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Friday, October 9, 2009

Rule 56.1 statements not required in IDEA cases

T.Y. v. NYC, 2nd Circuit, decided 10/9/09, 08-3527-cv: In the course of affirming the District Court’s ruling in favor of the NYC Board of Ed., the 2nd Circuit addressed the role of the summary judgment motion in IDEA cases and in particular, the rule 56.1 statement of material facts not in dispute. The parent’s attorney argued that the 56.1 statement was not required and that it was improper for the district to have submitted a 56.1 statement. The district court castigated the parent’s attorney for not filing a 56.1 statement and not responding to the district’s 56.1 statement. The District Court characterized the 56.1 statement as “necessary” stating that “it goes to the heart of the Court’s determination of whether or not summary judgment is appropriate.” The 2nd Circuit disagreed stating that:

[a] Rule 56.1 statement, while not required, may assist the court’s inquiry into whether IDEA procedures were followed and whether the result was reasonably designed to confer educational benefits. But while a Rule 56.1 statement may assist the court in reviewing
particular issues, it is not in and of itself dispositive. The district court's characterization of Appellee’s Rule 56.1 statement as "necessary" was therefore not entirely correct. The court's error was of no consequence, however, because we are satisfied that the court conducted an independent review and carefully reviewed the record, as is required by the statute.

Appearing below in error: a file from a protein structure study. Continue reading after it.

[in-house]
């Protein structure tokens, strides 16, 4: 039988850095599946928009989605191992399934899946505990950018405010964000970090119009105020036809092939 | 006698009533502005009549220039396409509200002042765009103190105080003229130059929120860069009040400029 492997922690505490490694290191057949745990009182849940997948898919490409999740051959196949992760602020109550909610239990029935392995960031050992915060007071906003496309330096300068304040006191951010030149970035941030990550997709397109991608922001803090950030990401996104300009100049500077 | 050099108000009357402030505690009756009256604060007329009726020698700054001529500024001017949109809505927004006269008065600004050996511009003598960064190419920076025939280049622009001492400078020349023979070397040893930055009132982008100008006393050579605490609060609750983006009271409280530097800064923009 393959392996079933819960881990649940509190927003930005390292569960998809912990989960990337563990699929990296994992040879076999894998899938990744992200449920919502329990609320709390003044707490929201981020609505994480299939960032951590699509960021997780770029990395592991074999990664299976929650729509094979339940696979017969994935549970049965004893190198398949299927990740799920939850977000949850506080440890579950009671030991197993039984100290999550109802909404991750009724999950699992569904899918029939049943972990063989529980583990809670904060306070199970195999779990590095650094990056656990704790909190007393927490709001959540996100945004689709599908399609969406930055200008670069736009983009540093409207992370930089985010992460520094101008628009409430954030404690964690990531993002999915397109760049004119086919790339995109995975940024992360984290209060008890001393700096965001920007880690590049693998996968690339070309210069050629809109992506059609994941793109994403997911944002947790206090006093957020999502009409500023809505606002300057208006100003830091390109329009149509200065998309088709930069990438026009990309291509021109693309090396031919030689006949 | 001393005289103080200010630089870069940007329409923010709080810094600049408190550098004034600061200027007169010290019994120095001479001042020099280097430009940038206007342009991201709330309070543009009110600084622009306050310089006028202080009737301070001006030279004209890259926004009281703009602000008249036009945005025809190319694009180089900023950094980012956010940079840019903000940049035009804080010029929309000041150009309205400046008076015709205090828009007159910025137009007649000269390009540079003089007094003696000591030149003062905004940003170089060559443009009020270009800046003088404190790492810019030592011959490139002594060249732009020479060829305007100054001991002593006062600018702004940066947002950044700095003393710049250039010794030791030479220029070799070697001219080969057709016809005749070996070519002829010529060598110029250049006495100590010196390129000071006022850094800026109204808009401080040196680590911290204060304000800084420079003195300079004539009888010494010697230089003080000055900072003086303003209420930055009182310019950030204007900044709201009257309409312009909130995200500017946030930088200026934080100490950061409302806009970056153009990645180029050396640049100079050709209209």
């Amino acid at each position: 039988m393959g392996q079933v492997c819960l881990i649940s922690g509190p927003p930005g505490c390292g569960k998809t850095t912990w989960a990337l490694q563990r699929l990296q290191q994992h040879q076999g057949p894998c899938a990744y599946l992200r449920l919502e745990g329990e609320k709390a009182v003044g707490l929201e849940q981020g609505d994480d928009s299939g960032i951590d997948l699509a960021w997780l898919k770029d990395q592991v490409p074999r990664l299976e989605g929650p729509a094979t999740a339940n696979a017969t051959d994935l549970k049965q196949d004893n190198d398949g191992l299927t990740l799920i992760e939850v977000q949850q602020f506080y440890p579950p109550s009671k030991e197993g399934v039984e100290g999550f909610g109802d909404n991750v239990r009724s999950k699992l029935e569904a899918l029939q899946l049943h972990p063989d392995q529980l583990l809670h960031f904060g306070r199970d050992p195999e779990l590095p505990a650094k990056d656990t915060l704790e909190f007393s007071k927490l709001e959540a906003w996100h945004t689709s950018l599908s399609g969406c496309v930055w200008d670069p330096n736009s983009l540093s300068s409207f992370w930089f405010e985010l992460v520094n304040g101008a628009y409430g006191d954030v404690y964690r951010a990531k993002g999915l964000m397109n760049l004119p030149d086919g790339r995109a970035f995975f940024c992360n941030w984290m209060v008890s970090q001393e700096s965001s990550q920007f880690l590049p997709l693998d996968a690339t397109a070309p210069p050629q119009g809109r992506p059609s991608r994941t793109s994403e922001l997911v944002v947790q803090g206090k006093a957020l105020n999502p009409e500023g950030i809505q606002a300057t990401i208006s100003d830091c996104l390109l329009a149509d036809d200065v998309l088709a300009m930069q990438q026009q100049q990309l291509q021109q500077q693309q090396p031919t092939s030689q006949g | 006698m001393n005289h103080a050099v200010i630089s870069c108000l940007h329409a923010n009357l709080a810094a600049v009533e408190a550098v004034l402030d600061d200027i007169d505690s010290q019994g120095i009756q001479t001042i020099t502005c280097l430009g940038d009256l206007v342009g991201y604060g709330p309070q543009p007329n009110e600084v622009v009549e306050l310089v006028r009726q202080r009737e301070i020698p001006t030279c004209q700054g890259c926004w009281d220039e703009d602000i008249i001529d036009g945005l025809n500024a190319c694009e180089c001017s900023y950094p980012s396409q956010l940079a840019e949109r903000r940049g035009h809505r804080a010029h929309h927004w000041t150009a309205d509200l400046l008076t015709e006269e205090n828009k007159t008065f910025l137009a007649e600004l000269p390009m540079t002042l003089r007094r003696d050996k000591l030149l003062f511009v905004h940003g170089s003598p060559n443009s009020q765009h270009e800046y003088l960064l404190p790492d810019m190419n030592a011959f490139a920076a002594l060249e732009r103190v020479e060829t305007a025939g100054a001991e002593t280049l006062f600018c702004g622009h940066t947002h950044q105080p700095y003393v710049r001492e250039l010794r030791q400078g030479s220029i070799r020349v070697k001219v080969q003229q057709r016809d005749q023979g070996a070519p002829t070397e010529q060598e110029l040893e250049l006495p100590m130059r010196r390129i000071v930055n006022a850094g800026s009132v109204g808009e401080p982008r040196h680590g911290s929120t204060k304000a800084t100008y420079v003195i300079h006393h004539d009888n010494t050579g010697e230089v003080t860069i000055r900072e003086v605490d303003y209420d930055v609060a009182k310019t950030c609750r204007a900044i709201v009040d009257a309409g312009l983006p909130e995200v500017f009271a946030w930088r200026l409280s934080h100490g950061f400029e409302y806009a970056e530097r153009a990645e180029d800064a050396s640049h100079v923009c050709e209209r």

Thursday, October 8, 2009

SRO rejects Connors claim and reimbursement claim

SRO 09-079: This case was litigated as both a reimbursement case and a Connors prospective funding case. First, SRO Paul Kelly rejected the parent’s reimbursement claim noting that although there was contract language purportedly obligating the parent to pay the school in full, no payments had been made and there was no evidence that the school would seek payment. Kelly also found that the notice of intent to make a reimbursement claim was defective in that the parent utilized a form that did not provide specific details of the parent’s concerns.

As for the Connors claim, Kelly found that it was the private school that incurred the financial burden for the child’s education going forward, that the private school has no entitlement to relief, and that the parent cannot assert a claim on behalf of a private entity that lacks standing under the IDEA to maintain a claim against a school district in its own right.

Monday, October 5, 2009

Education Law §3602-c places obligations upon public school, not private school

In re Pelose, --- N.Y.S.2d ----, 2009 WL 3152988, N.Y.A.D. 4 Dept.,2009: Parent challenged the private school’s decision to expel their child. The New York State Appellate Division 4th Department, an intermediate level appellate court, determined that the private school has no obligation to provide services to a child with a disability. Rather, the obligation falls on the public school district. Further, the appeal procedures afforded to parents of kids with disabilities apply to public schools, not private and therefore, the private school “was not required either to undertake or to await the outcome of a manifestation review prior to expelling” the child.